Table of Contents
All across the country, federal and local officials are reporting disturbing spikes in drug overdoses? — an epidemic hidden within a global pandemic. Justifiably, the coronavirus crisis has claimed headlines for months as populations in every part of the world struggle to contain the disease. Nevertheless, researchers and authorities are now calling attention to many fatal overdoses in the pandemic. Experts estimate that, in the U.S., overdoses may have increased between 30–40% since the beginning of the pandemic? — a staggering rise.
Locations Reporting Rise in Overdoses
Long before the COVID-19 virus spread throughout the nation, Americans have been struggling with opiate addiction and dependence in every state in the United States. The same is true today, and, similar to the COVID-19 virus, the reported rise in overdoses is not limited to a single state or area. Yet, some states are facing mostly large increases in overdoses, and are taking action to combat the problem.
In Ohio, emergency rooms saw overdose-related visits rise from 2,868 in April to 3,666 in May. In response, officials are working to distribute more overdose-reversing drugs, despite limited supply chains and occupied medical specialists and first responders. In nearby Kentucky, the rate of suspected opiate-related overdoses has closely doubled during the pandemic. There were an estimated 20 overdoses per 100,000 residents in February, which jumped to 38 overdoses per 100,000 people in May.
Virginia and West Virginia are another two states that have been particularly hard hit with opiate overdoses since the start of the pandemic. The number of overdose deaths in some parts of West Virginia actually outpaced the coronavirus fatalities in March and April. In Roanoke County, Virginia, dispatchers responded to twice as many lethal overdoses in the first five months of 2020 than they did in all of 2019.
Because we are still in the pandemic and numbers can be slow to report, the true scale of opiate-related deaths during the coronavirus pandemic is not yet known. However, the American Medical Association has estimated that more than 35 states have already reported increases in opiate-related overdoses.
Causes for Opiate Overdose Increases
The novel COVID-19 has disrupted almost every aspect of life? — schools have been shut down, businesses closed, events canceled, and medical treatments delayed, among many other unfortunate events. The normal rhythms of life have changed in an unprecedented way.
While the sacrifices that persons have made to combat and contain the virus have inevitably had positive effects for some, it has come at a cost. For many individuals who struggle with addiction and dependence, the COVID-19 pandemic has made it even more difficult to get treatment, stay sober, and survive.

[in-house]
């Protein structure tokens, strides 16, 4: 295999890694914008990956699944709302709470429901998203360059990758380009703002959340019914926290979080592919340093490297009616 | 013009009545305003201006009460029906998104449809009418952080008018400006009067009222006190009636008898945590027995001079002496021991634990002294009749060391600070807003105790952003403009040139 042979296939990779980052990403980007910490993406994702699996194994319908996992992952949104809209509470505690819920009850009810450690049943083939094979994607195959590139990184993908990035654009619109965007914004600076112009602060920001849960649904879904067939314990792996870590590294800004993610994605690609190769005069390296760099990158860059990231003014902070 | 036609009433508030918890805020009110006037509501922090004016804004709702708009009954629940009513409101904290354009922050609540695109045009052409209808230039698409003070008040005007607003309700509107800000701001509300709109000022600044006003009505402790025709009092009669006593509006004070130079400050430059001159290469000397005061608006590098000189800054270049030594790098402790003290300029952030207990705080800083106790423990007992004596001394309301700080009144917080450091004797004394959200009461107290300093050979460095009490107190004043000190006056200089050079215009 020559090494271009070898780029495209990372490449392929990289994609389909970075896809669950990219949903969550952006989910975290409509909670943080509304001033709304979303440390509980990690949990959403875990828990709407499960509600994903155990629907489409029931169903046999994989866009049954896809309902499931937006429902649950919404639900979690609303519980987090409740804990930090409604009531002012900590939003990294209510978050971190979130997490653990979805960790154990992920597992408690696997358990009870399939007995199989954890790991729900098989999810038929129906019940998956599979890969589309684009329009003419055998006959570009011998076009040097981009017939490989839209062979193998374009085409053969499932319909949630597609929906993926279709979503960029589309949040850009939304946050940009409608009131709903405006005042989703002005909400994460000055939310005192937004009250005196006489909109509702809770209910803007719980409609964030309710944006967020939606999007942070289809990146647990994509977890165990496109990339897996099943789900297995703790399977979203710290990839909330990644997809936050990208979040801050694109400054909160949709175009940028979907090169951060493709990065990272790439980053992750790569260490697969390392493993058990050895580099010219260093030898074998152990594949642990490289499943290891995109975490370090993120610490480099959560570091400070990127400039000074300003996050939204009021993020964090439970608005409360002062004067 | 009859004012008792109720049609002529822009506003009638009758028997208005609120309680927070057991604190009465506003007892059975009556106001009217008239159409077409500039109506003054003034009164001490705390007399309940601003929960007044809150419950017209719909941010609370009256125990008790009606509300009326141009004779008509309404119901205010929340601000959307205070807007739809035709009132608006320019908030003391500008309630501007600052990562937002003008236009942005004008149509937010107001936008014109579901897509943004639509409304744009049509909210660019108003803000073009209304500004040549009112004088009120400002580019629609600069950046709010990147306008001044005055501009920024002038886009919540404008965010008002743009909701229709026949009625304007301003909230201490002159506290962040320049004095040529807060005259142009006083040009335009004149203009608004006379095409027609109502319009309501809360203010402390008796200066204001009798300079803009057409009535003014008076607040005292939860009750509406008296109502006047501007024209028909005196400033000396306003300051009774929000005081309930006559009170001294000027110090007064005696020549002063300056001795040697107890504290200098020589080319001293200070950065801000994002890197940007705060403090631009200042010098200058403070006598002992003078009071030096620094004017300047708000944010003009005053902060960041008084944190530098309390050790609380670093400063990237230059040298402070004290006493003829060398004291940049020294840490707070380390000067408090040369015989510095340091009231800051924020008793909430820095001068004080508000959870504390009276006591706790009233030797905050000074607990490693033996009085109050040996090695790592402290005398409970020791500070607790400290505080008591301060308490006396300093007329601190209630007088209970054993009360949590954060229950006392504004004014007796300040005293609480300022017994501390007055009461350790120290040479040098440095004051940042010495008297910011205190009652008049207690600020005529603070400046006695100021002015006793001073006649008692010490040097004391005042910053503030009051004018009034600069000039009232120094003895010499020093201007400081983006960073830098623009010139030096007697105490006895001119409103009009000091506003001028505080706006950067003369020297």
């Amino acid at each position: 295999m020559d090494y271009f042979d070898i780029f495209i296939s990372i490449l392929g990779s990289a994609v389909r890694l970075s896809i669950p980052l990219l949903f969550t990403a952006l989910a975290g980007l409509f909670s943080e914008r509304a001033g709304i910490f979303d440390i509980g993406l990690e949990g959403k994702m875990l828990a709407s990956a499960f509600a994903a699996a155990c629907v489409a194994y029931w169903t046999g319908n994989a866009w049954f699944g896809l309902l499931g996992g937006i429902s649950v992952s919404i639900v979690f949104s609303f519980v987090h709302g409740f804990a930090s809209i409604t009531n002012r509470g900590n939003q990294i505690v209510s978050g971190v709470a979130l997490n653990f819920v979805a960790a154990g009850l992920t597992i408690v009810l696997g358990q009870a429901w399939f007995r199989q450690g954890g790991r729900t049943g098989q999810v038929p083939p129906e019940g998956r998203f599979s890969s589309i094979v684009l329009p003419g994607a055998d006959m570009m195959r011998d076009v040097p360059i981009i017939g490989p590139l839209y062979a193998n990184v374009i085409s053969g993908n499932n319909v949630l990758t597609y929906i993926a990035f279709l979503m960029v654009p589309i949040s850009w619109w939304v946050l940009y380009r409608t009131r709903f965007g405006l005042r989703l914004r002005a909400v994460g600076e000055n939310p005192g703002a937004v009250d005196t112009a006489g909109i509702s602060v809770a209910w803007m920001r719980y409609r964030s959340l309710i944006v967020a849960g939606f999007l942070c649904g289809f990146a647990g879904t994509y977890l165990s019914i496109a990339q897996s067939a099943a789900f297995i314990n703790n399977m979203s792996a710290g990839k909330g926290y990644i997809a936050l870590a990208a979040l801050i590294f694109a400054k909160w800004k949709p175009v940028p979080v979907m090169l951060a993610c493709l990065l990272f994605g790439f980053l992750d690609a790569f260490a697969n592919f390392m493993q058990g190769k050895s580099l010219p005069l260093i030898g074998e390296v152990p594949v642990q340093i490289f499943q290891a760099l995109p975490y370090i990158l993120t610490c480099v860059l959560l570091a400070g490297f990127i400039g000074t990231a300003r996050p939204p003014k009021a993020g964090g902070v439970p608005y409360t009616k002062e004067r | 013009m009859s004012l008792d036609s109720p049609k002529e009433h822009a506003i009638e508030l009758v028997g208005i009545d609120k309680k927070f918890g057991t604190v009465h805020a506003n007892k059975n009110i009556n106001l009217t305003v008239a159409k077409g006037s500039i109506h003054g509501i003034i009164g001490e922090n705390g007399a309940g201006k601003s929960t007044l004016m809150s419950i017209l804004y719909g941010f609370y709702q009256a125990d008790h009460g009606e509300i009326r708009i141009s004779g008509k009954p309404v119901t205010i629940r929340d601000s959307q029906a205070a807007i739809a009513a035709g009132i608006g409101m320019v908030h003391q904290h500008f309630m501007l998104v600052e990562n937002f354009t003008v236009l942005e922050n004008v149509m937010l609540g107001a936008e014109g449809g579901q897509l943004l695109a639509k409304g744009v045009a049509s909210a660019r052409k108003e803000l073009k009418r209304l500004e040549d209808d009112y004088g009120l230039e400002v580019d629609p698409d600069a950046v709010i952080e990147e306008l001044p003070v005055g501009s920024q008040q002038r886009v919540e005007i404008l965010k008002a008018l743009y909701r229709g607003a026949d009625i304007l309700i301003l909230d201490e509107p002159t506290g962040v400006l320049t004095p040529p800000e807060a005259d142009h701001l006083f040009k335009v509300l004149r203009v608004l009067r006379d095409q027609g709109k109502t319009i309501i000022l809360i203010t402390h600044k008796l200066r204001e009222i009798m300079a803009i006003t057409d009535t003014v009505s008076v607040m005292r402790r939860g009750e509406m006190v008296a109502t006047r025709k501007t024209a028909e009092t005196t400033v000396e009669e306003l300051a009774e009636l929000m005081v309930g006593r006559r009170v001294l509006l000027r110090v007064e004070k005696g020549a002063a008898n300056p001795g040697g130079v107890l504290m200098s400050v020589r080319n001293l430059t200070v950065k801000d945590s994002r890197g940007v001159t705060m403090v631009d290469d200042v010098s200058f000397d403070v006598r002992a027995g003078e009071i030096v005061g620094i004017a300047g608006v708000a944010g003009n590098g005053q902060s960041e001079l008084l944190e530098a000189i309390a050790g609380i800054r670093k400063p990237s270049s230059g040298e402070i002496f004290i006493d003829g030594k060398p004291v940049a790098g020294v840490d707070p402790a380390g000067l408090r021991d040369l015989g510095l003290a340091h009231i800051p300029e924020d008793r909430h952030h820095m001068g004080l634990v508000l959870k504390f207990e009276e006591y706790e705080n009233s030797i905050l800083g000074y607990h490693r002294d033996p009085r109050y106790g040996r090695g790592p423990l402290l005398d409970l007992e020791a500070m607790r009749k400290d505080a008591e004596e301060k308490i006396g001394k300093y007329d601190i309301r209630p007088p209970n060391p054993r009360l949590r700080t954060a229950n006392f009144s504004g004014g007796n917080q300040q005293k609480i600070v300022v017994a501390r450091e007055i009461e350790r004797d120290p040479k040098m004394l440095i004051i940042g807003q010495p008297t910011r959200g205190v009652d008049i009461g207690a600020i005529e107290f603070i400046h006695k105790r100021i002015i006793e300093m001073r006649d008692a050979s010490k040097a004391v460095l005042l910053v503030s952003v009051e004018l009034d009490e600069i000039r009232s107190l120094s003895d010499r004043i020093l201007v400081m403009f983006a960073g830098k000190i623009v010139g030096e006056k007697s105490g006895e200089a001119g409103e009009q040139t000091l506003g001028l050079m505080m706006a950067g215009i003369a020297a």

One reason that public health officials cite when attempting to explain the rising opiate-related deaths during the novel coronavirus pandemic is the significant psychological stress of social distancing. Social isolation can cause depression, which can trigger a relapse. The isolation method of containing the COVID-19 has left many without jobs, regular structure, and face-to-face socialization. Professionals also observe that using drugs alone is riskier: with no one nearby to revive or call for medical attention, an overdose can lead to a fatal outcome.
Additionally, the COVID-19 has disrupted illicit drug supply, making the potency of drugs less consistent? — which can result in taking too much of a drug. The disruption in drug supply is not limited to illicit drugs. Overdose-reversing drugs such as naloxone can be difficult for officials and institutions to get their hands on, which may add to the staggering number of overdoses this year.
Lastly, it may be more difficult for people struggling with opioid addiction to get the treatment they need. Many treatment facilities, drug courts, and recovery programs have been forced to either close or scale back their programs and offerings during the shutdowns.
It is difficult to forecast the number of opiate-related overdoses in the months to come. As long as the pandemic continues to disrupt life in the U.S., the challenges of staying sober and getting treatment will probably not go away.
Actions States Can Take to Flatten the Curve
While it will not be easy or simple, states have measures they can take to “flatten the curve” of opiate-related overdoses. One recommendation is to approve emergency funding to keep treatment programs, recovery facilities, and needle-exchange programs afloat. Another approach would be to ease treatment barriers. Moving in this path, the federal government relaxed rules around prescribing methadone and buprenorphine. This action helped remove some of the red tapes that could have made dispensing these medications almost impossible, given the recommended and mandatory social distancing rules. Getting to the core of the problem, states’ efforts to contain and reduce the spread of COVID-19 could also help restore life to its normal rhythms and allocate resources to fighting the opiate epidemic.
Get Started Today.
Successful drug rehab is attainable and possible to sustain. This will however require the person to take steps towards seeking assistance. The United Recovery Project enrolls patients from all over so your location is immaterial. Contact us today and kick start your drug treatment and rehabilitation. Enrolling in a facility near your residence ensures you are close to your family and get their support. However, you remain in your old surroundings that may hinder your efforts to get clean. Getting admitted to a facility far away, greatly increases the chances of successful rehab.